- 11. Sutton RB, Davletov BA, Berghuis AM, Südhof TC, Sprang SR (1995) Structure of the first C2 domain of synaptotagmin I: a novel Ca2+/phospholipid-binding fold. Cell 80: 929–938. doi: 10.1016/0092-8674(95)90296-1
- 12. Zhang X, Rizo J, Südhof TC (1998) Mechanism of phospholipid binding by the C2A-domain of synaptotagmin I. Biochemistry. 37: 12385–12403. doi: 10.1021/bi9807512
- 13. Rogasevskaia TP, Churchward MA, Coorssen JR (2012) Anionic lipids in Ca(2+)-triggered fusion. Cell Calcium In press.
- 14. Chapman ER, Hanson PI, An S, Jahn R (1995) Ca2+ regulates the interaction between synaptotagmin and syntaxin 1. J Biol Chem 270: 23667–23671. doi: 10.1074/jbc.270.40.23667
- 15. Earles CA, Bai J, Wang P, Chapman ER (2001) The tandem C2 domains of synaptotagmin contain redundant Ca2+ binding sites that cooperate to engage t-SNAREs and trigger exocytosis. J Cell Biol 154: 1117–1123. doi: 10.1083/jcb.200105020
- 16. Schiavo G, Stenbeck G, Rothman JE, Söllner TH (1997) Binding of the synaptic vesicle v-SNARE, synaptotagmin, to the plasma membrane t-SNARE, SNAP-25, can explain docked vesicles at neurotoxin-treated synapses. Proc Natl Acad Sci USA 94: 997–1001. doi: 10.1073/pnas.94.3.997
- 17. Zhang X, Kim-Miller MJ, Fukuda M, Kowalchyk JA, Martin TFJ (2002) Ca2+-dependent synaptotagmin binding to SNAP-25 is essential for Ca2+-triggered exocytosis. Neuron 34: 599–611. doi: 10.1016/s0896-6273(02)00671-2
- 18. Fuson KL, Montes M, Robert JJ, Sutton RB (2007) Structure of human synaptotagmin 1 C2AB in the absence of Ca2+ reveals a novel domain association. Biochemistry 46: 13041–13048. doi: 10.1021/bi701651k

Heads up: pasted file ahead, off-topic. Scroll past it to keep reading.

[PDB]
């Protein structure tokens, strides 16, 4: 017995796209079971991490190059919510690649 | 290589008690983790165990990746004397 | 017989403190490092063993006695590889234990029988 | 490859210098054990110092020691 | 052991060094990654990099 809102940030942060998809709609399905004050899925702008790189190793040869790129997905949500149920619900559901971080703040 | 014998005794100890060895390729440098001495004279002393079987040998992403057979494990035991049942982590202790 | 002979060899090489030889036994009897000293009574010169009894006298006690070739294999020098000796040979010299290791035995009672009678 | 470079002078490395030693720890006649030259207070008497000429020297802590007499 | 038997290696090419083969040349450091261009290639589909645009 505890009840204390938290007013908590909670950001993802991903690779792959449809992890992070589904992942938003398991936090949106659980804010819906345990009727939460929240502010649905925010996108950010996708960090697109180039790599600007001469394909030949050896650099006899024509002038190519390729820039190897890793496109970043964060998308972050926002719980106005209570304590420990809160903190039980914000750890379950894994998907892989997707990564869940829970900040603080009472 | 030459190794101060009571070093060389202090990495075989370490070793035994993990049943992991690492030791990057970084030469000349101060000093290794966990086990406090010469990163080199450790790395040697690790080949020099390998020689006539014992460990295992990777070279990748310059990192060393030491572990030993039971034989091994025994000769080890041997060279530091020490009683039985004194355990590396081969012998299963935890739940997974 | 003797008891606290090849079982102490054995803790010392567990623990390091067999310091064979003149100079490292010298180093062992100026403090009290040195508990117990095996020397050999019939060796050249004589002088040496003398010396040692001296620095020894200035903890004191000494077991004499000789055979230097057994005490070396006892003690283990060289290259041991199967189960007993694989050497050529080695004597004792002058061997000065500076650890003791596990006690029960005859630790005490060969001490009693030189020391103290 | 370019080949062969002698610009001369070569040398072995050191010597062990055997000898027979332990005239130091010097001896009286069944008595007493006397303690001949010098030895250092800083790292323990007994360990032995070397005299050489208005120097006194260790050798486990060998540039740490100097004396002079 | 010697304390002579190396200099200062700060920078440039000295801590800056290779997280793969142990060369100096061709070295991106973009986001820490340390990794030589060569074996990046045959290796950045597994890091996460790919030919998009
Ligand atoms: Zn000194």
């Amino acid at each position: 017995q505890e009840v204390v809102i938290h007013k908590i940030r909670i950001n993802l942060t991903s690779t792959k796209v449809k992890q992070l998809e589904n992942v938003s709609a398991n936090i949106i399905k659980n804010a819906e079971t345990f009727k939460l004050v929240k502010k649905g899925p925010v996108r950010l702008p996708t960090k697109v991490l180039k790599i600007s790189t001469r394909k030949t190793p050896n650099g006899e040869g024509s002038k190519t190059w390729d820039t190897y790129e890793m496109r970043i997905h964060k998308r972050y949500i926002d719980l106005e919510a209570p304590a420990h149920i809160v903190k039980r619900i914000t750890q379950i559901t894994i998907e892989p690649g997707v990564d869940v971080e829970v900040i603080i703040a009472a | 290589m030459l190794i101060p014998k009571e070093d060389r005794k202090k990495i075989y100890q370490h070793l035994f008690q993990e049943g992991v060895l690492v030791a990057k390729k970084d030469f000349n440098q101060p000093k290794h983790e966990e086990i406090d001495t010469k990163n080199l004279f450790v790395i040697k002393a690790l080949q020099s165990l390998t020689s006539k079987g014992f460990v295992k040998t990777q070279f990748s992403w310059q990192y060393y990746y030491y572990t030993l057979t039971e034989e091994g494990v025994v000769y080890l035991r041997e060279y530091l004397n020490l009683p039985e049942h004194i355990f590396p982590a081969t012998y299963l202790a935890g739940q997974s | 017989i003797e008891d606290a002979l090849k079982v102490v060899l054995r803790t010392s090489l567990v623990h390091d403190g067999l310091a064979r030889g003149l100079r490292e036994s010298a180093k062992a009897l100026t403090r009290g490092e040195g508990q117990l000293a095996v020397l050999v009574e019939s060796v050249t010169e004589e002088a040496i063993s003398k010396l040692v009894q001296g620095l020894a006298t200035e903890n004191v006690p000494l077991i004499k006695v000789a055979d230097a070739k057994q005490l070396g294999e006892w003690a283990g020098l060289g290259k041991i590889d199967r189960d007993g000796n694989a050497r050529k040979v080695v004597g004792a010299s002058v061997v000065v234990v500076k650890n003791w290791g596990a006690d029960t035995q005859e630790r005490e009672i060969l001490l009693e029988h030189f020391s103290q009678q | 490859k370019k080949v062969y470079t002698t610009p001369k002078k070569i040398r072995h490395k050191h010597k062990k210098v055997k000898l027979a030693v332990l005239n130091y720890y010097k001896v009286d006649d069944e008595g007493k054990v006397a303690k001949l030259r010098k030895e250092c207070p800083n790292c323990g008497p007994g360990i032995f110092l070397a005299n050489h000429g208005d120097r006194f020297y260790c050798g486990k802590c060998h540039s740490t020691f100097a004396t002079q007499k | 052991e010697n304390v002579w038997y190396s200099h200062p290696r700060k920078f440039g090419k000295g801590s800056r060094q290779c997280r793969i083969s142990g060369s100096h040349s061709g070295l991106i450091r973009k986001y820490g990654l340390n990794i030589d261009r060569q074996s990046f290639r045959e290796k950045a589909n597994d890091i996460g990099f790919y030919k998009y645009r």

- 19. Garcia RA, Forde CE, Godwin HA (2000) Calcium triggers an intramolecular association of the C2 domains in synaptotagmin. Proc Natl Acad Sci USA 97: 5883–5888. doi: 10.1073/pnas.100127197
- 20. Herrick DZ, Sterbling S, Rasch KA, Hinderliter A, Cafiso DS (2006) Position of synaptotagmin I at the membrane interface: cooperative interactions of tandem C2 domains. Biochemistry 45: 9668–9674. doi: 10.1021/bi060874j
- 21. Huang H, Cafiso DS (2008) Conformation and membrane position of the region linking the two C2 domains in synaptotagmin 1 by site-directed spin labeling. Biochemistry 47: 12380–12388. doi: 10.1021/bi801470m
- 22. Wang P, Wang C-T, Bai J, Jackson MB, Chapman ER (2003) Mutations in the effector binding loops in the C2A and C2B domains of synaptotagmin I disrupt exocytosis in a nonadditive manner. J Biol Chem 278: 47030–47037. doi: 10.1074/jbc.m306728200
- 23. Lemmon MA (2008) Membrane recognition by phospholipid-binding domains. Nat Rev Mol Cell Biol 9: 99–111. doi: 10.1038/nrm2328
- 24. Hilser VJ, Thompson EB (2007) Intrinsic disorder as a mechanism to optomize allosteric coupling in proteins. Proc Natl Acad Sci USA 104: 8311–8314. doi: 10.1073/pnas.0700329104
- 25. Luque I, Leavitt SA, Freire E (2002) The linkage between protein folding and functional cooperativity: two sides of the same coin? Annu Rev Biophys Biomol Struct 31: 235–256. doi: 10.1146/annurev.biophys.31.082901.134215
- 26. Gauer JW, Sisk R, Murphy JR, Jacobsen H, Sutton RB, et al. (2012) Mechanism for Calcium Ion Sensing by the C2A Domain of Synaptotagmin I. Biophys J. 103: 238–246. doi: 10.1016/j.bpj.2012.05.051